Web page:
Who is the Colorado Criminal Justice Reform Coalition?

Our mission is to reverse the trend of mass incarceration in Colorado. We are a coalition of nearly 7,000 individual members and over 100 faith and community organizations who have united to stop perpetual prison expansion in Colorado through policy and sentence reform.

Our chief areas of interest include drug policy reform, women in prison, racial injustice, the impact of incarceration on children and families, the problems associated with re-entry and stopping the practice of using private prisons in our state.

If you would like to be involved please go to our website and become a member.

Wednesday, July 07, 2010

Greene: Injured Vet Wants Battle Over Pot To End

Injured Vet Wants Battle Over Pot To End
Consider the case of Kevin Grimsinger.
The 42-year-old former special-forces medic had served in Kosovo and Desert Storm before stepping on a land mine in Kandahar, Afghanistan, in 2001. He lost parts of both legs, broke his back in 13 places, shattered a shoulder and ribs and suffered injuries to several internal organs.
But by far, his toughest wounds are to his brain — textbook post-traumatic stress disorder.
That means flashbacks. It means struggling to sleep and thinking about suicide more often than he cares to admit. His nightmares are constant, he says. "They're bloody, they're noisy and they're gory."
After two years in hospitals, Grimsinger was released addicted "to every pain medication known to man," he tells me. It wasn't until turning to therapeutic cannabis, along with other prescriptions, that he says he has been able to function. Medical marijuana doesn't take away his trauma. But it gives him a break long enough to sleep.
Grimsinger has served on Denver's Commission for People with Disabilities and as a quartermaster at his local Veterans of Foreign Wars post. He works as a veterans advocate at Budding Health, a Denver dispensary, where he leads a support group of nearly 200 former service members.
Most have registered as chronic-pain patients. But just as Grimsinger's stumps are easier to spot than his brain injuries, what ails their minds is far more debilitating.
PTSD isn't a condition that

qualifies for medical-marijuana use in Colorado. Federally, the Veterans Affairs doesn't prescribe the drug and, by policy, threatens to cut off care and benefits to vets who test positive for using it. "Veterans feel incredibly disrespected on this issue, especially as it relates to PTSD," says Michael Krawitz, executive director of Veterans for Medical Marijuana Access.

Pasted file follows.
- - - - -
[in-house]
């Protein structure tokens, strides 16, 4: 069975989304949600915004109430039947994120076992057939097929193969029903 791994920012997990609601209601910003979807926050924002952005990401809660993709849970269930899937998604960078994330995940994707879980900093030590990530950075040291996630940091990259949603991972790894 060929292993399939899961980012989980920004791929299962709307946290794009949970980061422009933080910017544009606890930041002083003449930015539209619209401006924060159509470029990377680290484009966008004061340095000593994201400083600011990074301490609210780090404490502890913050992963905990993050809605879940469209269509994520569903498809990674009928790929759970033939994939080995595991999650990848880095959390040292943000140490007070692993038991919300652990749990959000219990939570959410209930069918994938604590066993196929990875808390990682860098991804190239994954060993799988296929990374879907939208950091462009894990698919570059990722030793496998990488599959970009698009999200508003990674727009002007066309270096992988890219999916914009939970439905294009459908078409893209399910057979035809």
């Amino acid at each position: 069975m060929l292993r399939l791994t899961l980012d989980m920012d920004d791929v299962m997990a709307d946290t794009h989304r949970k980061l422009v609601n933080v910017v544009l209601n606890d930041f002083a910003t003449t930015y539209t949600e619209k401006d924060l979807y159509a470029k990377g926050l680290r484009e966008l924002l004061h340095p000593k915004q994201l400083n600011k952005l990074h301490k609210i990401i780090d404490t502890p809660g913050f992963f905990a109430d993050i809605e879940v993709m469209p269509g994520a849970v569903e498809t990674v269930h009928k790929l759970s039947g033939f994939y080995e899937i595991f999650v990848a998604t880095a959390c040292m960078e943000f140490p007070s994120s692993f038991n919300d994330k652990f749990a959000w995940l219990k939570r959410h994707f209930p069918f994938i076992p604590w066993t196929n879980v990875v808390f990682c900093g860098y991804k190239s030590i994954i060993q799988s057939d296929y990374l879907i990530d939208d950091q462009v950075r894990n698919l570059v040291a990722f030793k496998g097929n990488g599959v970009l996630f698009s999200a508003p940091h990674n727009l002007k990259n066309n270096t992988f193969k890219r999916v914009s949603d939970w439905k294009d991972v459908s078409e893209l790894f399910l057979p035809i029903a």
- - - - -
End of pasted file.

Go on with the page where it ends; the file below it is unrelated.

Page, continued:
More than 18 percent of vets returning from Afghanistan and Iraq are traumatized.
"I'd much rather these guys come home and smoke a joint than take pills or drink or beat up their wives," Grimsinger says. "We've seen our battle. We've done our fighting. Don't make us continue to fight: Fight for sleep. Fight for appetite. Fight to get out of bed in the mornings."
He petitioned state Department of Public Health on Friday to add PTSD as a condition for legal medical-marijuana use. A rally is planned outside the health department at 11 a.m. Wednesday.
Despite assertions by health officials to the contrary, his petition cites studies showing cannabis as a more effective treatment for trauma than most pharmaceuticals and with fewer side effects. It also cites a policy in Canada authorizing that government to pay for medical marijuana for veterans. California allows doctors the freedom to decide which conditions qualify.
In New Mexico, the only state citing PTSD as a qualifying condition, more users are registered for trauma than for pain. Health officials here fear a similar floodgate effect, not just among veterans but all Coloradans.
"They've been fighting us on this forever," says Martin Chilcutt, a former intelligence officer and chronic PTSD patient who led the campaign to legalize marijuana here in 2000.
Ten years after Coloradans passed Amendment 20, it is easier to get a marijuana card for carpal tunnel syndrome than for literally being shell- shocked. Call me a flaming liberal or a bleeding heart, but as public policies go, that is messed up.
"Yes, it is, ma'am," Grimsinger says. "Yes, it certainly is."

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